• Great to hear from you, Deb. You are correct in noting that I didn’t address taxes (or inflation) – two factors that absolutely need to be considered – in the post. While a detailed plan must include consideration of those factors, I was speaking more broadly about the things that need to be considered to find financial balance. Believe me, my own plan (detailed in an Excel workbook comprised of seven worksheets) accounts for every conceivable factor when it comes to managing a retirement plan.

      The wife and I are pretty fortunate in that we will have five sources of passive income in retirement, which reduces the amount of portfolio income that will be required. As it stands now, our portfolio needs to be at $1.3M in 13 years. Fortunately, we are significantly ahead of pace. Even at a conservative rate of 5% returns, we should end up just a little north of $2M.

  3. It is a hard rope to walk. It’s the unknowns that scare me. For instance Detroit as you mentioned, what if that happens to Government workers? Will I be able to live on that? Truth is there are so many variables and unfortunately we cannot predict the future, we can only try our best to save what we think will be enough.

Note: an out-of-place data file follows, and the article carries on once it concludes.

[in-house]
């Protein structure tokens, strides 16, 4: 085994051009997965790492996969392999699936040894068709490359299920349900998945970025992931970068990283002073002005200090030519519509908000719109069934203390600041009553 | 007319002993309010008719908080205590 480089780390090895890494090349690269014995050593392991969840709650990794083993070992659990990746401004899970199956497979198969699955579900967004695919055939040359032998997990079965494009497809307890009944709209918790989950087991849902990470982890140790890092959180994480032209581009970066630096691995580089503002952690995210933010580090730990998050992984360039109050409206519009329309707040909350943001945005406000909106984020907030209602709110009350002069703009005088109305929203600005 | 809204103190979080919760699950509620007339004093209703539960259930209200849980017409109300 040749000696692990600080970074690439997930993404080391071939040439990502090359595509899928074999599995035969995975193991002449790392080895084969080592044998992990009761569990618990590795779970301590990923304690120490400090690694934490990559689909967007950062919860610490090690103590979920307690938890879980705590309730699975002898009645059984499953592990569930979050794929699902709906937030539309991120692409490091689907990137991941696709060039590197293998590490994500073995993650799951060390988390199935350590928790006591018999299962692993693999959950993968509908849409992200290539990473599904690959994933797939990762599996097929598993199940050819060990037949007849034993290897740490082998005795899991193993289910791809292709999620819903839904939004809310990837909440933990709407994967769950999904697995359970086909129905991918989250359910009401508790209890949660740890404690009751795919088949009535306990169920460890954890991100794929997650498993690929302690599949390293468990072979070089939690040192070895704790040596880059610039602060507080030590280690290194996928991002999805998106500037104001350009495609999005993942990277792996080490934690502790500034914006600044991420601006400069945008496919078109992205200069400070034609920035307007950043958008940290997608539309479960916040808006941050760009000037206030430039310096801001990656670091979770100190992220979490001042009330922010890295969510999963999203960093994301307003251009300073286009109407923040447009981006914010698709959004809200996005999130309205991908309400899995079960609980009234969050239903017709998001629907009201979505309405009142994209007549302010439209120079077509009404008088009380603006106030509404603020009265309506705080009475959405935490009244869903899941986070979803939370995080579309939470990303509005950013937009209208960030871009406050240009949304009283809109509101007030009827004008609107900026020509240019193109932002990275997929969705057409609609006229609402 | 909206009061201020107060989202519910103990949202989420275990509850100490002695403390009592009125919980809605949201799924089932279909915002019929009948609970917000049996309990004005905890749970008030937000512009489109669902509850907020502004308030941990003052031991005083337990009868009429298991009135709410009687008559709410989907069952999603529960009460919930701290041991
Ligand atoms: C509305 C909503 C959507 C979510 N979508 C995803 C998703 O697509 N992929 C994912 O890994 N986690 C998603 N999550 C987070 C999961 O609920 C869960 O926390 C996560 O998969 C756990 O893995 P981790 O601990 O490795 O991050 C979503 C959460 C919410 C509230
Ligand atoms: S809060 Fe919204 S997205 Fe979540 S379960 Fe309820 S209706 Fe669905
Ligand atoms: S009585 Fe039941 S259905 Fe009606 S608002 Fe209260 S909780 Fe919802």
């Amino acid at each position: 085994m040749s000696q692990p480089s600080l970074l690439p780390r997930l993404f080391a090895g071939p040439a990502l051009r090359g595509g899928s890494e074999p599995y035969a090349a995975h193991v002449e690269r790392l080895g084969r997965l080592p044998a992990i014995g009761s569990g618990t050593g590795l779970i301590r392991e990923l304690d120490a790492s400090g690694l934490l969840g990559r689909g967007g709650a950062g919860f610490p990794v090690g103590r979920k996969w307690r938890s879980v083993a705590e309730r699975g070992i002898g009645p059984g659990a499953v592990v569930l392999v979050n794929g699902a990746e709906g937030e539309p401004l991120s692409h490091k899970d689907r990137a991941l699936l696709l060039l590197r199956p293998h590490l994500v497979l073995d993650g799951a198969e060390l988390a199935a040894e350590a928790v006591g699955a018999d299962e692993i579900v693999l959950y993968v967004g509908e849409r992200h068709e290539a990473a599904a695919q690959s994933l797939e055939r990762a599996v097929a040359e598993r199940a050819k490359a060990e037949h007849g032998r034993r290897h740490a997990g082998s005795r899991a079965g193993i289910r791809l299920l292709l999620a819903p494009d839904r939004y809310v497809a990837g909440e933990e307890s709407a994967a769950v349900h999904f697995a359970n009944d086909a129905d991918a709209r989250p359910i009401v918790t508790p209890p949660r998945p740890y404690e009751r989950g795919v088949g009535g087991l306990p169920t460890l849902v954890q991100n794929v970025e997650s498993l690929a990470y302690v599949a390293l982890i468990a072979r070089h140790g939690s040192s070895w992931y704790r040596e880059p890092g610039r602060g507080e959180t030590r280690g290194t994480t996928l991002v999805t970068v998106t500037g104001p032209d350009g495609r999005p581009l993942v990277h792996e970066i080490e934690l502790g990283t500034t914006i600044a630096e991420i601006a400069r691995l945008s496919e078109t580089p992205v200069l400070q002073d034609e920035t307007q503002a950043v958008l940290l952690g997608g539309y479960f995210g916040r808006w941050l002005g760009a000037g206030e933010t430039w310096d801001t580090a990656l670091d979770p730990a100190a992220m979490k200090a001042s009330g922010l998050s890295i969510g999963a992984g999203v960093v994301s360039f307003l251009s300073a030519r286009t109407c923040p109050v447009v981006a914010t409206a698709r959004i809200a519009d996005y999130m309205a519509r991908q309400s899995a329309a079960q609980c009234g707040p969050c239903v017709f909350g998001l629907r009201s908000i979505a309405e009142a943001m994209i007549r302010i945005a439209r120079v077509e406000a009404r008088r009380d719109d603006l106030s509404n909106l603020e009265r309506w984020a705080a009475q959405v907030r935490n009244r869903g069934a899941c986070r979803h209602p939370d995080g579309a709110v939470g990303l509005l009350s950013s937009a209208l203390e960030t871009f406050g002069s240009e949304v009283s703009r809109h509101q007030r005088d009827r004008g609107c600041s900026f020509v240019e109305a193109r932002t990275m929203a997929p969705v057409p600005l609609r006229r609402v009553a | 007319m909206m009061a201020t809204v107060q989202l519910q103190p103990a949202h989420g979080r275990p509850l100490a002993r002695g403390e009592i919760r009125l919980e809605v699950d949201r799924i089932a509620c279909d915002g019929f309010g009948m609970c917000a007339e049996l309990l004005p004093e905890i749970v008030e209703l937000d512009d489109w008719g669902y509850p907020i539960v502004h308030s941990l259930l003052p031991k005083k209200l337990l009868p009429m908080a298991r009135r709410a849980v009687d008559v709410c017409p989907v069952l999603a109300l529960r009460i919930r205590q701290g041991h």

• No doubt that it can be tough to find balance between the competing interests – living for today & planning for tomorrow – as there are a number of variables, many of which, as individuals, we have no control over. Hence, the need to develop a detailed plan that takes into account as many knowns as possible. Additionally, I believe it is important to use more conservative estimates during the planning process. Something not done in Detroit and other municipalities with respect to projected rates of return on investments.

      I mentioned in the post that our projected monthly expenses number is $5,000. Multiply that times 12 and you get $60,000 annually. I could have left it at that number or lowered it (maybe assuming that we will spend less in retirement). Instead, I added 50% to that number, giving us $90,000 as a goal for annual income retirement. Another example of how I use more conservative calculations: although we have done considerably better over the course of managing our investments, I only assume a 5% rate of return.

      At the end of the day, you have to know what you are spending today, what you would like to spend in retirement, and develop spending & savings/investing plans that support both in order to find your balance.

Leave a Reply

Your email address will not be published. Required fields are marked *